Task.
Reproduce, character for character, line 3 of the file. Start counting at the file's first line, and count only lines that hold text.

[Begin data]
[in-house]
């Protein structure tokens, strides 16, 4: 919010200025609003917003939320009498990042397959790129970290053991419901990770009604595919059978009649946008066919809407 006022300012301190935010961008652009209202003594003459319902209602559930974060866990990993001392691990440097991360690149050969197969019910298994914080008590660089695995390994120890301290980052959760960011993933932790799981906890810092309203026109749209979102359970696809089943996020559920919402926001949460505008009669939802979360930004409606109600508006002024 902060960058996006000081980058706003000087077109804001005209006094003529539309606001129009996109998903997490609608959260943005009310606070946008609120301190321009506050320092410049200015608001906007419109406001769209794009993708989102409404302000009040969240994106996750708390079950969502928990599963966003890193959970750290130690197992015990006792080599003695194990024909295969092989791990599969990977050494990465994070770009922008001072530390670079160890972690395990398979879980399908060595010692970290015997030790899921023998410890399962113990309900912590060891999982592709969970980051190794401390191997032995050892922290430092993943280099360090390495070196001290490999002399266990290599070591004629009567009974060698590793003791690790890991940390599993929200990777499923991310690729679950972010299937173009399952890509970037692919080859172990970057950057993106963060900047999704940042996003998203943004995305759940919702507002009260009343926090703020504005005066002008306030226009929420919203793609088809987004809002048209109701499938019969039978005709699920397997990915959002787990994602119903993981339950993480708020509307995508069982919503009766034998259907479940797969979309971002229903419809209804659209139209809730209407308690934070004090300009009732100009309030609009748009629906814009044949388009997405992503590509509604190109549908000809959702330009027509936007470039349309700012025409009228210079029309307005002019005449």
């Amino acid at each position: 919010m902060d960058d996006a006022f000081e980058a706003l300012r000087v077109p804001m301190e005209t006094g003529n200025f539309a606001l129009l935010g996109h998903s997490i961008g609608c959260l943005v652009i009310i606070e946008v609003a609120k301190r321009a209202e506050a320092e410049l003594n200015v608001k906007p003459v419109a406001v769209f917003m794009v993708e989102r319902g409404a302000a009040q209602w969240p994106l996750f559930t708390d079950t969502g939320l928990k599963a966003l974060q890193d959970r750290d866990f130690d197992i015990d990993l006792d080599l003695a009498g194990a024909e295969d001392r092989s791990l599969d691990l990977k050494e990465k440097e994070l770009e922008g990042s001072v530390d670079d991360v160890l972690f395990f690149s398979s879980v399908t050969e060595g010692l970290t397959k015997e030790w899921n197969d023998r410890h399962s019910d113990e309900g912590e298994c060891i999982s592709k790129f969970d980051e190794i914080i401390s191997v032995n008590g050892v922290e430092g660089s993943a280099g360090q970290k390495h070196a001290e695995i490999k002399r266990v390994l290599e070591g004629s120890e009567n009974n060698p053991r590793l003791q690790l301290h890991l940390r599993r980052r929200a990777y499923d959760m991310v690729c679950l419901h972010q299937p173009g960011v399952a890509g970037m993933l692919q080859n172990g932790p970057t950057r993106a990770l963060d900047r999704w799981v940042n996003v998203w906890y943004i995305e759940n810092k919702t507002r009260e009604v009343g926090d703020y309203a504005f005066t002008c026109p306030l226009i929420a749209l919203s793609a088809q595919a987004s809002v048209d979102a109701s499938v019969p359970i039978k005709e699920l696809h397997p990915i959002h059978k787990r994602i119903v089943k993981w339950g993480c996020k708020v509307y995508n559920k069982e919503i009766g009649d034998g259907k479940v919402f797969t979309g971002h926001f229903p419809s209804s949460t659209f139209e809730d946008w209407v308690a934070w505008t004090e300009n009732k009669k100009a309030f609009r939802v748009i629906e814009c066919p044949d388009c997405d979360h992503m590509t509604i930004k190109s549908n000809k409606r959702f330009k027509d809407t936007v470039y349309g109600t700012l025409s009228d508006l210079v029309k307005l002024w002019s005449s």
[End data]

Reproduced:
């Amino acid at each position: 919010m902060d960058d996006a006022f000081e980058a706003l300012r000087v077109p804001m301190e005209t006094g003529n200025f539309a606001l129009l935010g996109h998903s997490i961008g609608c959260l943005v652009i009310i606070e946008v609003a609120k301190r321009a209202e506050a320092e410049l003594n200015v608001k906007p003459v419109a406001v769209f917003m794009v993708e989102r319902g409404a302000a009040q209602w969240p994106l996750f559930t708390d079950t969502g939320l928990k599963a966003l974060q890193d959970r750290d866990f130690d197992i015990d990993l006792d080599l003695a009498g194990a024909e295969d001392r092989s791990l599969d691990l990977k050494e990465k440097e994070l770009e922008g990042s001072v530390d670079d991360v160890l972690f395990f690149s398979s879980v399908t050969e060595g010692l970290t397959k015997e030790w899921n197969d023998r410890h399962s019910d113990e309900g912590e298994c060891i999982s592709k790129f969970d980051e190794i914080i401390s191997v032995n008590g050892v922290e430092g660089s993943a280099g360090q970290k390495h070196a001290e695995i490999k002399r266990v390994l290599e070591g004629s120890e009567n009974n060698p053991r590793l003791q690790l301290h890991l940390r599993r980052r929200a990777y499923d959760m991310v690729c679950l419901h972010q299937p173009g960011v399952a890509g970037m993933l692919q080859n172990g932790p970057t950057r993106a990770l963060d900047r999704w799981v940042n996003v998203w906890y943004i995305e759940n810092k919702t507002r009260e009604v009343g926090d703020y309203a504005f005066t002008c026109p306030l226009i929420a749209l919203s793609a088809q595919a987004s809002v048209d979102a109701s499938v019969p359970i039978k005709e699920l696809h397997p990915i959002h059978k787990r994602i119903v089943k993981w339950g993480c996020k708020v509307y995508n559920k069982e919503i009766g009649d034998g259907k479940v919402f797969t979309g971002h926001f229903p419809s209804s949460t659209f139209e809730d946008w209407v308690a934070w505008t004090e300009n009732k009669k100009a309030f609009r939802v748009i629906e814009c066919p044949d388009c997405d979360h992503m590509t509604i930004k190109s549908n000809k409606r959702f330009k027509d809407t936007v470039y349309g109600t700012l025409s009228d508006l210079v029309k307005l002024w002019s005449s």